Balancing Privacy and Security: How personal data and privacy laws collide with “trustworthiness” scores

Everlaw’s VP of Security and Compliance Lisa Hawke was quoted in the Wall Street Journal on April 6, 2019 in Christopher Mims’ Keywords column.

In the article “The Secret Trust Scores Companies Use to Judge Us All,” Mims discusses services like Sift that create “trustworthiness” scores, which are used by companies to flag suspicious behavior and help guard against fraud. In compliance and risk management circles, especially in the Bay Area tech industry, account takeovers (ATO) and chargebacks are a common topic of conversation from a security standpoint. But, there are privacy considerations to prevention measures, like the “Sift score” service discussed in the WSJ article. Lisa commented on the difference between EU and US privacy laws, which define personal information differently.

In the US, PII is typically defined by state or municipal laws as a “name plus” another piece of information, such as a Social Security, driver’s license, or account number. The exact nature of that information is specified in legislation (see the CA definition here), and it varies by state. GDPR is completely different. It does not specify what exactly constitutes personal data. Instead, GDPR places the obligation on the organization collecting and processing personal data. The organization must determine whether or not the data collected is “reasonably likely” to be used to identify the natural person (see GDPR Recital 26 – 30).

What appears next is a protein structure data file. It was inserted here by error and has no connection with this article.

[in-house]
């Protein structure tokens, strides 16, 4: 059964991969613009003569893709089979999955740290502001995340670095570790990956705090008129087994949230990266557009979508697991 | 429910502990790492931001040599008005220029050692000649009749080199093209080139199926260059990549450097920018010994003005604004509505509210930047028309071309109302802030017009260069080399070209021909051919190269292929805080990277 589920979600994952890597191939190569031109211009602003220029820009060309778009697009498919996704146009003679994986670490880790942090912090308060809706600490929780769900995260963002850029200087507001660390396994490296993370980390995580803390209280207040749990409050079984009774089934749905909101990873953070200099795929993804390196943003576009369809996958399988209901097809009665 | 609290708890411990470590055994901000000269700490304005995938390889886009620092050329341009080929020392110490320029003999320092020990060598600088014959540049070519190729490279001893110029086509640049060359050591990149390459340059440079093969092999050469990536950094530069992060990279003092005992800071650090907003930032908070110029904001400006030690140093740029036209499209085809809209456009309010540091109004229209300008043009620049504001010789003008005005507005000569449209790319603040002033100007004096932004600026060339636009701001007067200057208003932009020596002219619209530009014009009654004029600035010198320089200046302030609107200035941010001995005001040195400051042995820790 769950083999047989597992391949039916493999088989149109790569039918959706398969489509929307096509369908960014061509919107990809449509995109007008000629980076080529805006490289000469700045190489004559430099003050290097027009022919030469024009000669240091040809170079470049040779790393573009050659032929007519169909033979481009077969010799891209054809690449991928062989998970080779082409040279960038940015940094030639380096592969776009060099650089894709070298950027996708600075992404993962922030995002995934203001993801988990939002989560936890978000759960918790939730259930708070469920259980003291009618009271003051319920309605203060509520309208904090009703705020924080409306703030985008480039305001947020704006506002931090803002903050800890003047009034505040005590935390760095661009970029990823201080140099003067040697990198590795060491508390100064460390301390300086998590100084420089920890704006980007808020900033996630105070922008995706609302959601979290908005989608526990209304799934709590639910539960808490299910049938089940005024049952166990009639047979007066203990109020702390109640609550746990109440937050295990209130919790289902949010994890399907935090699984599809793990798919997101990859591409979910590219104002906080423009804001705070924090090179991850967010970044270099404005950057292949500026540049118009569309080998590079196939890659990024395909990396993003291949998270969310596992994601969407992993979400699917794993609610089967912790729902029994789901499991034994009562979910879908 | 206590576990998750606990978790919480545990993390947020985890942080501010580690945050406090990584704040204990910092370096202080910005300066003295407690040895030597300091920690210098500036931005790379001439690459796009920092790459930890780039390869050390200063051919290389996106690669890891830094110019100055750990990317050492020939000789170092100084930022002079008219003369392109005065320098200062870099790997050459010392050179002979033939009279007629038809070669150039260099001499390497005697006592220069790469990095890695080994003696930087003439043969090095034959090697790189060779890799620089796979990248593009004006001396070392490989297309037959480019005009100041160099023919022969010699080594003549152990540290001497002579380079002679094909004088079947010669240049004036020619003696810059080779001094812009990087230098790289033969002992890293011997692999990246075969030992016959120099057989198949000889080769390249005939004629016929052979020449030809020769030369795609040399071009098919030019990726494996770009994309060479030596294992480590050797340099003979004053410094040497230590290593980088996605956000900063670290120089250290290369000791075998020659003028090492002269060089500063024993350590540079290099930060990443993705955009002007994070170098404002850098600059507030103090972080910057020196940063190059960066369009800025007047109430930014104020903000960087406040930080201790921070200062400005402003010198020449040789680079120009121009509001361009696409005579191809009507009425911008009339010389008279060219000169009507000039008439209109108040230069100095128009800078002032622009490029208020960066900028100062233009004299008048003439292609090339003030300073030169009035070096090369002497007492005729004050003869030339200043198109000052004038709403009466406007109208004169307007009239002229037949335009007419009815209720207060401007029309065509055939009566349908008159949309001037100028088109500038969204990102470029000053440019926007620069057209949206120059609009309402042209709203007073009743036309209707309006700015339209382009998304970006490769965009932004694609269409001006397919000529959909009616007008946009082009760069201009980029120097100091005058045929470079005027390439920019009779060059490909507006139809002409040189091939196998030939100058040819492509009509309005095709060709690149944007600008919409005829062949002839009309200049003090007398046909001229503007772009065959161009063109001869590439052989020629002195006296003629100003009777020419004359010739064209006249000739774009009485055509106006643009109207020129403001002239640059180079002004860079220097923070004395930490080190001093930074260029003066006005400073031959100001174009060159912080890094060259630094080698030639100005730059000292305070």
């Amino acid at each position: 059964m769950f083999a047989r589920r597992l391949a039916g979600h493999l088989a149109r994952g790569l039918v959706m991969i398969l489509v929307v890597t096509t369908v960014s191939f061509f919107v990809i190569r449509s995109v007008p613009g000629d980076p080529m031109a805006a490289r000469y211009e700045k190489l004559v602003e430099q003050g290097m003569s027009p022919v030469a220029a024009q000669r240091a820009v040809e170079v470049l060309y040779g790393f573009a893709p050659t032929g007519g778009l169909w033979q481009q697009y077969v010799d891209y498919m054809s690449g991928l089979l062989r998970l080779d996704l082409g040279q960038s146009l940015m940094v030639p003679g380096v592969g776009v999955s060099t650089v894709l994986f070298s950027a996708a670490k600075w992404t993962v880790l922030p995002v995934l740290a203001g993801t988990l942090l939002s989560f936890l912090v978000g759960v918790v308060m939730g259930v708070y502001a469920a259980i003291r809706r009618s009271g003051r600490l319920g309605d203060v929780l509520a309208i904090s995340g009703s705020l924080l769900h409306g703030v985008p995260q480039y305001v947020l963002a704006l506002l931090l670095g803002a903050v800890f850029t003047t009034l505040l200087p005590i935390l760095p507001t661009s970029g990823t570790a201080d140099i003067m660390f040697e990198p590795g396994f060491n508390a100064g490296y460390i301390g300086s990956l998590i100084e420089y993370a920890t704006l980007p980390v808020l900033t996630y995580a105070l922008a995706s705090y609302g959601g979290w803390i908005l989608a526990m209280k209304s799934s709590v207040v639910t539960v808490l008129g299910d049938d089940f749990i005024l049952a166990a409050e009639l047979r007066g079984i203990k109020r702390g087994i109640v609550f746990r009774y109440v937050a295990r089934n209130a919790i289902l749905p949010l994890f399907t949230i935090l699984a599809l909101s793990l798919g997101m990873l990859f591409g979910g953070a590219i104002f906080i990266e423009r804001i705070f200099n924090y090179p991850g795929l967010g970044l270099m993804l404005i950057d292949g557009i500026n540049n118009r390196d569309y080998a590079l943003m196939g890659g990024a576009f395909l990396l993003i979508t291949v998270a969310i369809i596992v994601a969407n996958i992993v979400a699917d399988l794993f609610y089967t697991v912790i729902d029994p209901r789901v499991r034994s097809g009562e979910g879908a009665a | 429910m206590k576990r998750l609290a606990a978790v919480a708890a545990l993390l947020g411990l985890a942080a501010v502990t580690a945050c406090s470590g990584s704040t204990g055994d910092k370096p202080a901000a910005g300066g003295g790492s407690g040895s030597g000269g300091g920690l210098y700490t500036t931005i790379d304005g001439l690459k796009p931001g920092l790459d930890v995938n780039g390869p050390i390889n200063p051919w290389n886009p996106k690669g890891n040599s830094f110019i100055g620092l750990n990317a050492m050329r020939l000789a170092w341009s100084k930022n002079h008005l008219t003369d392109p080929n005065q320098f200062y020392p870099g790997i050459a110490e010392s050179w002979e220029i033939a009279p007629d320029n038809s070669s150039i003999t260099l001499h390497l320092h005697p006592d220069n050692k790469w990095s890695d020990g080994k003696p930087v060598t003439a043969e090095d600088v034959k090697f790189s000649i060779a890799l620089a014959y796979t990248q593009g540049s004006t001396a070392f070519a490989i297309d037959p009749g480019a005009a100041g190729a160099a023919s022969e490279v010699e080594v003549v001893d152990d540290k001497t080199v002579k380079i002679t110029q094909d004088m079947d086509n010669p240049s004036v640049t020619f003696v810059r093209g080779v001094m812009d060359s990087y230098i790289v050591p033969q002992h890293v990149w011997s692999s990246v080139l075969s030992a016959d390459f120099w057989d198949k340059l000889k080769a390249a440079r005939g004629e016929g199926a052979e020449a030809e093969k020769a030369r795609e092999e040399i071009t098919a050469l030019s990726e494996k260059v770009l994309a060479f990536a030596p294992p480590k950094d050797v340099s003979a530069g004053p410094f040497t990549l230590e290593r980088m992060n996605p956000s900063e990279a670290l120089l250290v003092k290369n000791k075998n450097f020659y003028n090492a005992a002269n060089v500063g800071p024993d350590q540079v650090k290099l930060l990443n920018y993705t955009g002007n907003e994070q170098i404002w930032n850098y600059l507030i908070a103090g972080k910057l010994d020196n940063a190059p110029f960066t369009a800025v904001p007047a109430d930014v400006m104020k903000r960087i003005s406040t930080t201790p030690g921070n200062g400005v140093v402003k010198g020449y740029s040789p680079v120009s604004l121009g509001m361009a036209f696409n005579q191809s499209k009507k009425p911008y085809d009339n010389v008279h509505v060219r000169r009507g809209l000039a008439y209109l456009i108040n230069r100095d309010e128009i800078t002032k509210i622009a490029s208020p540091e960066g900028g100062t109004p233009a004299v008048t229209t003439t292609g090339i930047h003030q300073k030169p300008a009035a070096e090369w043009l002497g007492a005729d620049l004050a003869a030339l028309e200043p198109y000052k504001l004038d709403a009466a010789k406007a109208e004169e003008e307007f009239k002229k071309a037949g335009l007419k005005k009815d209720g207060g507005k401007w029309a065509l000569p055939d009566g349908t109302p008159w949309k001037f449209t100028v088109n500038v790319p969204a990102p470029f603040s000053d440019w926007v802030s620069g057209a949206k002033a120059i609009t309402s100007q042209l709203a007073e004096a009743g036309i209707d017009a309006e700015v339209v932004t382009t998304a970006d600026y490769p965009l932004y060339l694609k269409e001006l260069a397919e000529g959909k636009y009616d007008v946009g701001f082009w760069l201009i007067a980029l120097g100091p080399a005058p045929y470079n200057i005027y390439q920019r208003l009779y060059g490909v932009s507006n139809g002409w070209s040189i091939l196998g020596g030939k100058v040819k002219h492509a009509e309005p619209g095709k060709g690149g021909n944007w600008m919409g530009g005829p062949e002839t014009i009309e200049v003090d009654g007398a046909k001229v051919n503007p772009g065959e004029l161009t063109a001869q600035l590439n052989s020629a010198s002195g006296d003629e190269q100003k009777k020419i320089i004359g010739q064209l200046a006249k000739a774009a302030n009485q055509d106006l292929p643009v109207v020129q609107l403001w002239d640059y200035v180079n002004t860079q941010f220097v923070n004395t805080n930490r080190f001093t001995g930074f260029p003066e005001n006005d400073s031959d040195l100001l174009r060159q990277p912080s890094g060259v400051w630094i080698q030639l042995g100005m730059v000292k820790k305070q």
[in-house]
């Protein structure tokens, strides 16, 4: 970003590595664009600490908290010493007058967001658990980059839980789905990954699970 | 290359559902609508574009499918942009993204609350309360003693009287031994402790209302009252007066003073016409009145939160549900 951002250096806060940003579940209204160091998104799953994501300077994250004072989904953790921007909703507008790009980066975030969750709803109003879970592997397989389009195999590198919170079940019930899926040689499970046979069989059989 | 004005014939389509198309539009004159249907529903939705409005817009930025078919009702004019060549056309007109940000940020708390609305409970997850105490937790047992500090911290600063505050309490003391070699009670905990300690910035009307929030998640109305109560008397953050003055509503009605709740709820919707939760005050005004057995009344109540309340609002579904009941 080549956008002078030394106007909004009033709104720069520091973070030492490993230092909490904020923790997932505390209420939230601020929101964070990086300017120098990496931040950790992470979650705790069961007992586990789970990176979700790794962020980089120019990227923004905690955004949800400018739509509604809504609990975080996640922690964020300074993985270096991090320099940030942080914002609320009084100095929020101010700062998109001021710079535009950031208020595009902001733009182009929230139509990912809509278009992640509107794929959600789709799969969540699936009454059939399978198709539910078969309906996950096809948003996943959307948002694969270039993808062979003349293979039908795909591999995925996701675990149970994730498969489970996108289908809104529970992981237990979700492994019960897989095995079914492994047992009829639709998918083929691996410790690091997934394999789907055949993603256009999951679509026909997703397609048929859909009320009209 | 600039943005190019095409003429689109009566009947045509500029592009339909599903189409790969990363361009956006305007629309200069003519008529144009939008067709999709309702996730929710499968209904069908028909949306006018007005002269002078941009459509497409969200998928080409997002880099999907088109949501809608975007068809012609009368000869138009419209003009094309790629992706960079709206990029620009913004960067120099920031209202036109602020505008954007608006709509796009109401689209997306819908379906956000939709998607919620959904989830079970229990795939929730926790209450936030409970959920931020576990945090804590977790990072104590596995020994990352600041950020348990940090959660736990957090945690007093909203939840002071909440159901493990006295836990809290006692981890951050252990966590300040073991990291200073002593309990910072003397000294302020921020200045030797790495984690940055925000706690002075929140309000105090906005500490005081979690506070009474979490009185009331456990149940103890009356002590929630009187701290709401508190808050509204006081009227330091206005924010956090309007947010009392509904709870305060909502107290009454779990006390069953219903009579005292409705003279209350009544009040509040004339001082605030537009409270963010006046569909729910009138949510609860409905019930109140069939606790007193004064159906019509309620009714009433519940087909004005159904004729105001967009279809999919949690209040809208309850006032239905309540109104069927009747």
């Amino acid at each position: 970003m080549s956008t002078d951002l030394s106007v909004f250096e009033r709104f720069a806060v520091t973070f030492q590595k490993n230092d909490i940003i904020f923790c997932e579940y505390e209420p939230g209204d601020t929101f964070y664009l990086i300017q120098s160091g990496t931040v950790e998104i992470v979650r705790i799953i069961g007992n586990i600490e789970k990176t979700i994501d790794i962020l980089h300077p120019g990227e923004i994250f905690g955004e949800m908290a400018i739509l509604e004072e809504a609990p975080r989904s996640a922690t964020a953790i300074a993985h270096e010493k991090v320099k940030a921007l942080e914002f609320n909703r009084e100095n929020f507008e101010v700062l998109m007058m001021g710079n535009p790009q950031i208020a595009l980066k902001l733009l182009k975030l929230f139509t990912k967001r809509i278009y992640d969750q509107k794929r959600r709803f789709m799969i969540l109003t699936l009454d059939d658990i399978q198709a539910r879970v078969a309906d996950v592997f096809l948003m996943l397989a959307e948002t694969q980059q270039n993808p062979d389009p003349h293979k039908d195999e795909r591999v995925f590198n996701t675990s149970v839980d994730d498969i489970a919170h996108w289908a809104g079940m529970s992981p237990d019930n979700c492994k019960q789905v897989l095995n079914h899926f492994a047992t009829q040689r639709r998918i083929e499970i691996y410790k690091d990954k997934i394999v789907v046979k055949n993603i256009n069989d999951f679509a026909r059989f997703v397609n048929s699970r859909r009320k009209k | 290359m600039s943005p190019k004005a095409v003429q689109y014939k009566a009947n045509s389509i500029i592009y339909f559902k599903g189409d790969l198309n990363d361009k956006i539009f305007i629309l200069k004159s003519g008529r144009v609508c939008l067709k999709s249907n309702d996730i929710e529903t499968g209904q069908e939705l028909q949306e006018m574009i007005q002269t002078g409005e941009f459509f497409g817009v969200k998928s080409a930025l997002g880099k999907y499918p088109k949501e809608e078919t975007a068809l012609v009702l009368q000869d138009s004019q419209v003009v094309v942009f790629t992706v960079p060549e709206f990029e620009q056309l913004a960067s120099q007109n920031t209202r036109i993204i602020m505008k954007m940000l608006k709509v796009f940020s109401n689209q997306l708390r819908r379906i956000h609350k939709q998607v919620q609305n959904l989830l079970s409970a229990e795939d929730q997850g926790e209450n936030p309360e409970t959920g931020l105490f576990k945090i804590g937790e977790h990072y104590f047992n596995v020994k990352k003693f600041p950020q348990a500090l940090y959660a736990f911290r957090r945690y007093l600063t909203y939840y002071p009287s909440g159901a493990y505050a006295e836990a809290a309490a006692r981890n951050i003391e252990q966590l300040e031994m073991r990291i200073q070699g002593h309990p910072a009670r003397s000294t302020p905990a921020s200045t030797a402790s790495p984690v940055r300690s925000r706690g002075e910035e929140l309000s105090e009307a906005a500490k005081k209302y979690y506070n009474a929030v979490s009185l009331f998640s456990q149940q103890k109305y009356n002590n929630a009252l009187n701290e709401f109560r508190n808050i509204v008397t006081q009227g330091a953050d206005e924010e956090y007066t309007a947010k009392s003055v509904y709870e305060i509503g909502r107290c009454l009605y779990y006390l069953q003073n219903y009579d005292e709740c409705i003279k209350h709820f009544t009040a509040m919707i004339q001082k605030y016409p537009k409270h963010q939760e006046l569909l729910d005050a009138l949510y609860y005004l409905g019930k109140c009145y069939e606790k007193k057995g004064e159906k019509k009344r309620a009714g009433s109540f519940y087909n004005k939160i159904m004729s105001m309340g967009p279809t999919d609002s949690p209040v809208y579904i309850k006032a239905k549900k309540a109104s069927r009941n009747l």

Articles 30 32 35 GDPRAs the WSJ article points out, services like Sift—who collect large amounts of data about people’s online activities and use that data to produce a “score” to aid client companies to secure their products—cause tension with privacy laws, especially in the EU. GDPR was enacted to give consumers control of their personal data, which aligns with Europe’s approach to data protection as a form of “informational self-determination.”

The idea that consumers have no visibility or ability to learn what their score is or how it was determined, as referenced in the article, certainly raises privacy flags. Lisa’s comment noted that key terms in GDPR, like the definition of personal data and what suffices as “anonymized” data, will likely be interpreted in future court decisions. In the meantime, it is imperative that privacy and security teams in organizations work together to address these issues and have open conversations about how services and technology aimed at increasing security may impact privacy, as operating in silos is no longer feasible in the current regulatory environment.